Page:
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131 - 140 of 188 results for: all courses

GS 90: Introduction to Geochemistry (EARTHSYS 90)

The chemistry of the solid earth and its atmosphere and oceans, emphasizing the processes that control the distribution of the elements in the earth over geological time and at present, and on the conceptual and analytical tools needed to explore these questions. The basics of geochemical thermodynamics and isotope geochemistry. The formation of the elements, crust, atmosphere and oceans, global geochemical cycles, and the interaction of geochemistry, biological evolution, and climate. Recommended: introductory chemistry.
Terms: Win | Units: 3-4 | UG Reqs: GER: DB-NatSci, WAY-SMA | Grading: Letter or Credit/No Credit
Instructors: Stebbins, J. (PI)

GS 102: Earth Materials: Introduction to Mineralogy

The minerals and materials that comprise the earth and their uses in modern society. How to identify, classify, and interpret rock-forming minerals. Emphasis is on information provided by common minerals about the nature of the Earth's interior and processes such as magmatism and metamorphism that operate there, as well as the major processes of weathering and erosion that link plate tectonics to earth cycles. Required lab section. Prerequisite: introductory geology course. Recommended: introductory chemistry.
Terms: Aut | Units: 4 | UG Reqs: GER: DB-NatSci, WAY-SMA | Grading: Letter or Credit/No Credit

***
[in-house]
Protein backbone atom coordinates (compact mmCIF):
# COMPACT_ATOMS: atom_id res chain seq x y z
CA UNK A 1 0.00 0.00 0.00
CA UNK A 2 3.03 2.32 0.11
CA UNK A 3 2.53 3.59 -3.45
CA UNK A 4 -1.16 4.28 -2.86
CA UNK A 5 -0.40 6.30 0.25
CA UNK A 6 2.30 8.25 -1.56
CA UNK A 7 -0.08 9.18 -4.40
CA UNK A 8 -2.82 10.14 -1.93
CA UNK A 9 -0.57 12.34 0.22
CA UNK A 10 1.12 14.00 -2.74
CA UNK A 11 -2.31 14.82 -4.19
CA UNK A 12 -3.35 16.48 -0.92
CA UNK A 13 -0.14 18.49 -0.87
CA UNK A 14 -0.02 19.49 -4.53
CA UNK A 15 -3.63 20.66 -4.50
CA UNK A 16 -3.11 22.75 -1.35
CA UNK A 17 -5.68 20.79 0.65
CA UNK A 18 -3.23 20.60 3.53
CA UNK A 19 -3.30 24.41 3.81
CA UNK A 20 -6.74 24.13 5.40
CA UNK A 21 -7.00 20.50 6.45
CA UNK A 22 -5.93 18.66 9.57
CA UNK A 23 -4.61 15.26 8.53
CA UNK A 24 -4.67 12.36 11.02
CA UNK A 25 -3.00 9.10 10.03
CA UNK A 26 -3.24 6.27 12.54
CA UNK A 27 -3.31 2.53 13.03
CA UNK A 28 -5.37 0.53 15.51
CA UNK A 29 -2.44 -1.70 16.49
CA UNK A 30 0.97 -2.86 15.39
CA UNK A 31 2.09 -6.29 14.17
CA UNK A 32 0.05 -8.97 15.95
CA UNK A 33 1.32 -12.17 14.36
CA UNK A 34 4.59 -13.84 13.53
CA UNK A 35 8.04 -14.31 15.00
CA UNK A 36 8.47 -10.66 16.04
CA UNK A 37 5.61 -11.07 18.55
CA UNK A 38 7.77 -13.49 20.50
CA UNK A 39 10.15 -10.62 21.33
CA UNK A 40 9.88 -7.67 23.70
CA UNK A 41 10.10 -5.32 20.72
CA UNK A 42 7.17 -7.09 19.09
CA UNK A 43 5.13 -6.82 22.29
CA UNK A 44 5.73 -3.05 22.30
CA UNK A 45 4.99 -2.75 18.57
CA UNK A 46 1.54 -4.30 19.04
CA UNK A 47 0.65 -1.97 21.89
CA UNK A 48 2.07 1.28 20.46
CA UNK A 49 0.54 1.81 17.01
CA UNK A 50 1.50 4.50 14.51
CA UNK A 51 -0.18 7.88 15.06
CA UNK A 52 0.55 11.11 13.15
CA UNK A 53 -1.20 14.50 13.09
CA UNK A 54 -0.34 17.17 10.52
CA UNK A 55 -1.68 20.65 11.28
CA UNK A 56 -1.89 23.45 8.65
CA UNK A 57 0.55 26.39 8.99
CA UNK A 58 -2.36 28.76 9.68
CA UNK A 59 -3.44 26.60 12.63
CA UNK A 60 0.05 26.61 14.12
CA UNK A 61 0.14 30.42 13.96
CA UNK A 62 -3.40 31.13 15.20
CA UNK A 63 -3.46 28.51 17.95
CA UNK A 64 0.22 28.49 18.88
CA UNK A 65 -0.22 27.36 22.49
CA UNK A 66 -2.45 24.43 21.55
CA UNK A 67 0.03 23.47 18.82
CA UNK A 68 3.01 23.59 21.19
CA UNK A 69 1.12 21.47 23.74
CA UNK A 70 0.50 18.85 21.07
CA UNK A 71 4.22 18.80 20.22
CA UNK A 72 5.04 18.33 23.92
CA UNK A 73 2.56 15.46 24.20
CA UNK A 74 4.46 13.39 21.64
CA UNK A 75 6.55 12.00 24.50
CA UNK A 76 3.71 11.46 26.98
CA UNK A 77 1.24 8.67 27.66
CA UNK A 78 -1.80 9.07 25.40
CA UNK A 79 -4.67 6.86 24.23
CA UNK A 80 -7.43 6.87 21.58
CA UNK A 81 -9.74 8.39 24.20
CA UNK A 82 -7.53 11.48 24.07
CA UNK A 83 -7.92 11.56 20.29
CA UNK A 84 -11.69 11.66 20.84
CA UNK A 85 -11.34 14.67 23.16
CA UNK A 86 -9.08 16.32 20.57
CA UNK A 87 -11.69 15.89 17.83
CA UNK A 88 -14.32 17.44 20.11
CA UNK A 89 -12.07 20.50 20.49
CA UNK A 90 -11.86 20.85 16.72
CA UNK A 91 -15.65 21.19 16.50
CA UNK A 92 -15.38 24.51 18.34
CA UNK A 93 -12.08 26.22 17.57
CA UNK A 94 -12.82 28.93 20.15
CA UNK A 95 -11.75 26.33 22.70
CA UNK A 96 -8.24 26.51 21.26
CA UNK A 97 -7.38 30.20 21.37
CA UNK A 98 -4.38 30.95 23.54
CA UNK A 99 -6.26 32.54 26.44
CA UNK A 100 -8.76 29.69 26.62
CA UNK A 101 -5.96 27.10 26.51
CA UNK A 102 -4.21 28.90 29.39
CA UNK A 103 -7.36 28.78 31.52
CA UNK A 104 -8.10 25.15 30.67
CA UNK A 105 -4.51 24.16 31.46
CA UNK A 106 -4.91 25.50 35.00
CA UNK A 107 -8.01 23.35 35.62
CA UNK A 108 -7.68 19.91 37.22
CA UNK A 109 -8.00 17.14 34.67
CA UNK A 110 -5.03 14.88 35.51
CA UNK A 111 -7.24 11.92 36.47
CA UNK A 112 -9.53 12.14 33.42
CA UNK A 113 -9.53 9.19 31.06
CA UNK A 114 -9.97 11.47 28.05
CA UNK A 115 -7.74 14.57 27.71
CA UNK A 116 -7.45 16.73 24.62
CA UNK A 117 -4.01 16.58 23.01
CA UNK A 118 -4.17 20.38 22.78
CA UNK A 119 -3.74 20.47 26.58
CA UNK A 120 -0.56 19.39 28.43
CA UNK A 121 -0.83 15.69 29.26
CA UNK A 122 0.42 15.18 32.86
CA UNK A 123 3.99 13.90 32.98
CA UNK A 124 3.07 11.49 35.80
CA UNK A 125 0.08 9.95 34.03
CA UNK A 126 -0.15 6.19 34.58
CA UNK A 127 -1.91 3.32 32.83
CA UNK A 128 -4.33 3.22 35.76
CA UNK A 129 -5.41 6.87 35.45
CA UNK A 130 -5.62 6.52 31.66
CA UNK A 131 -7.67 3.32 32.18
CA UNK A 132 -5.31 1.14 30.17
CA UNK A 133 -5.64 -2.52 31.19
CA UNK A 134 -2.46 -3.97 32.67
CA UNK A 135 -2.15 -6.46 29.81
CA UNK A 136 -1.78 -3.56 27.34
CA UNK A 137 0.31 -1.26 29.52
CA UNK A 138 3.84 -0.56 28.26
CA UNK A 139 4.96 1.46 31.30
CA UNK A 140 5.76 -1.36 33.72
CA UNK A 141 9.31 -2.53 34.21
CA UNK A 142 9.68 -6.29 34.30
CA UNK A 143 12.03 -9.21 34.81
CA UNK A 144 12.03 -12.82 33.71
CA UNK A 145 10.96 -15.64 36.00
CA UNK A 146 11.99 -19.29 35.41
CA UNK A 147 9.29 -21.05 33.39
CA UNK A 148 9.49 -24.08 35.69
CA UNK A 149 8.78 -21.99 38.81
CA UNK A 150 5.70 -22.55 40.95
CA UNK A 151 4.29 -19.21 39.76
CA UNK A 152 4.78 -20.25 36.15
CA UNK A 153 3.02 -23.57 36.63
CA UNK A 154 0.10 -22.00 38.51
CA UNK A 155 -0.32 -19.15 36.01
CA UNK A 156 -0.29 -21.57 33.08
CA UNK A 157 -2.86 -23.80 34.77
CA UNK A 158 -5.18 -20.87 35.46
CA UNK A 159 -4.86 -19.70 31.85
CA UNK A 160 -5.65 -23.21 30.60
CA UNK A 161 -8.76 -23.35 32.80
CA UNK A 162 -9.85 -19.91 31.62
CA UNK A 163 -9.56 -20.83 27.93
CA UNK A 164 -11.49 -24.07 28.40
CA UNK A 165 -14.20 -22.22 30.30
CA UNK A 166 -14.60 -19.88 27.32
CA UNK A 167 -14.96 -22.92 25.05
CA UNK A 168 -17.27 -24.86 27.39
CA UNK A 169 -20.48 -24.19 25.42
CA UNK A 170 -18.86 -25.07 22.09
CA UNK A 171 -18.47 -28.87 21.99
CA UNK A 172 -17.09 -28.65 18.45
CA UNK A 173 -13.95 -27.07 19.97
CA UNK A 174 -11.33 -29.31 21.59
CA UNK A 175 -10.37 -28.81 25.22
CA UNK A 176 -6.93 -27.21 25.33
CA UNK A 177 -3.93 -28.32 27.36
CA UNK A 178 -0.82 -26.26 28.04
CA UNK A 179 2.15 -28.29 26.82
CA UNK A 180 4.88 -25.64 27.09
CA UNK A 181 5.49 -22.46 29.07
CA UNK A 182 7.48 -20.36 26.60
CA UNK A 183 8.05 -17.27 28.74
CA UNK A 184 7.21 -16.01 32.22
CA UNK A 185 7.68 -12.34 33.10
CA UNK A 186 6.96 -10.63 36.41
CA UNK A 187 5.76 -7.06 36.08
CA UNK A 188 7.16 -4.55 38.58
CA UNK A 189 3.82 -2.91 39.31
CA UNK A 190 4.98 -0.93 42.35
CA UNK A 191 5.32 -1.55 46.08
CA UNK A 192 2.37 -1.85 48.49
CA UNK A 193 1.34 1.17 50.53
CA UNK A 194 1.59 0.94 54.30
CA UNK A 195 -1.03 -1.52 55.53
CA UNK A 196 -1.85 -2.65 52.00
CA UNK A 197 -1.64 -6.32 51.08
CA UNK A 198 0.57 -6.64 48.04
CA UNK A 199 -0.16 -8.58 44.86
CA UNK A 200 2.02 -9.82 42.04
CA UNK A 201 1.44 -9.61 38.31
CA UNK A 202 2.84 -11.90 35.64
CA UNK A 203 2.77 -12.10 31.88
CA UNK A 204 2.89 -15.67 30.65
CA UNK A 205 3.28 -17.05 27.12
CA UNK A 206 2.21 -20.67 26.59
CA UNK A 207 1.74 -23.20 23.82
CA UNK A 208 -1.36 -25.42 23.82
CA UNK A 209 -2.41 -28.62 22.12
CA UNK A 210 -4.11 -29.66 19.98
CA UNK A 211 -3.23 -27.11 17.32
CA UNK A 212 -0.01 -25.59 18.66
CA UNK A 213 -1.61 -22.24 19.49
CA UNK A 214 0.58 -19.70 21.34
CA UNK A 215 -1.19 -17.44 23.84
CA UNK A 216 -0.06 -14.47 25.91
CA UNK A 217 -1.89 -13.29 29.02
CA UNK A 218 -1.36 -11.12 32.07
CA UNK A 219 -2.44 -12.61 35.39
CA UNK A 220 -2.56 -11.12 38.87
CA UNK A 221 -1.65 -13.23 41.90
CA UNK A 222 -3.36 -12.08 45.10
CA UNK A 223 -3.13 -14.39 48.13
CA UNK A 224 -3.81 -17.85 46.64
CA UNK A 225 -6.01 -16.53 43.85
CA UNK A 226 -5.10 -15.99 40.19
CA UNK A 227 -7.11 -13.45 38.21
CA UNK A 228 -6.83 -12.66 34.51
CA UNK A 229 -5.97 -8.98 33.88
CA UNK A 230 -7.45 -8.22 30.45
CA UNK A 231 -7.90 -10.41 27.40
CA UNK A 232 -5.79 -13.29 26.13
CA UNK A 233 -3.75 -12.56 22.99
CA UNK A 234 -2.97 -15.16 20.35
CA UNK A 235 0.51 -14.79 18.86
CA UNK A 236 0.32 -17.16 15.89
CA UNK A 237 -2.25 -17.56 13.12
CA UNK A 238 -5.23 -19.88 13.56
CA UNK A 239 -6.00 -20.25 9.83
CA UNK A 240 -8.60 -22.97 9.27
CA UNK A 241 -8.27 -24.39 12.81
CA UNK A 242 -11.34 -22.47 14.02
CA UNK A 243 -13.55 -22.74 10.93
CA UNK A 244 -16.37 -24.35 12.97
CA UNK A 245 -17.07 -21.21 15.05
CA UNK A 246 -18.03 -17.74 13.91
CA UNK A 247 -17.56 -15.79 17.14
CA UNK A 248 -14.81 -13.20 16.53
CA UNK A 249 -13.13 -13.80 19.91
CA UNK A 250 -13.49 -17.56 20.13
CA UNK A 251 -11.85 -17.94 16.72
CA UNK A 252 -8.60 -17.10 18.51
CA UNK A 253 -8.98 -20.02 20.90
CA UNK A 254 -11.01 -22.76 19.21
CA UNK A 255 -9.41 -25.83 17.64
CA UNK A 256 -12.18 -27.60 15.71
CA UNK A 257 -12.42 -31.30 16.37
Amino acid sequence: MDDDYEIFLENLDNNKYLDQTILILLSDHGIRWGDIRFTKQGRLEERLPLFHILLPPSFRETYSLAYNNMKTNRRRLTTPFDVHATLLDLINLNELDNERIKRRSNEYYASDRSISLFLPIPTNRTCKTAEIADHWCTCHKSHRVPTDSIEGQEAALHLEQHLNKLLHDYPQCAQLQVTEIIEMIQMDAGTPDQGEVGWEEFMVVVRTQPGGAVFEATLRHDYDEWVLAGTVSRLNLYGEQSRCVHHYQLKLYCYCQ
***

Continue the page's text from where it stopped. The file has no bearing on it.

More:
GS 106: Sedimentary Geology and Depositional Systems

Topics: weathering, erosion and transportation, deposition, origins of sedimentary structures and textures, sediment composition, diagenesis, sedimentary facies, tectonics and sedimentation, and the characteristics of the major siliciclastic and carbonate depositional environments. Required Lab Section: methods of analysis of sediments in hand specimen and thin section. There is a required field problem trips to the field site(s) during the quarter, data collection and analysis, and preparation of a final written and oral report. Prerequisites: 1, 102, 103.
Terms: Win | Units: 4 | UG Reqs: GER: DB-NatSci | Grading: Letter or Credit/No Credit

GS 110: Structural Geology and Tectonics (GS 294)

Theory, principles, and practical techniques to measure, describe, analyze, and interpret deformation-related structures on Earth. Collection of fault and fold data in the field followed by lab and computer analysis; interpretation of geologic maps and methods of cross-section construction; structural analysis of fault zone and metamorphic rocks; measuring deformation; regional structural styles and associated landforms related to plate tectonic convergence, rifting, and strike-slip faulting; the evolution of mountain belts and formation of sedimentary basins. Prerequisite: GS 1, calculus. Recommended: 102.
Terms: Spr | Units: 3-5 | UG Reqs: GER: DB-NatSci | Grading: Letter (ABCD/NP)
Instructors: Raftrey, M. (PI)

GS 115: Engineering Geology and Global Change (CEE 196)

The application of geology and global change to the planning, design, and operation of engineering projects. Case histories taught in a seminar setting and field trips emphasize the impact of geology and global change on both individual engineering works and the built environment by considering Quaternary history and tectonics, anthropogenic sea level rise, active geologic processes, engineering properties of geologic deposits, site exploration, and professional ethics. Prerequisite: GS 1 or consent of instructor.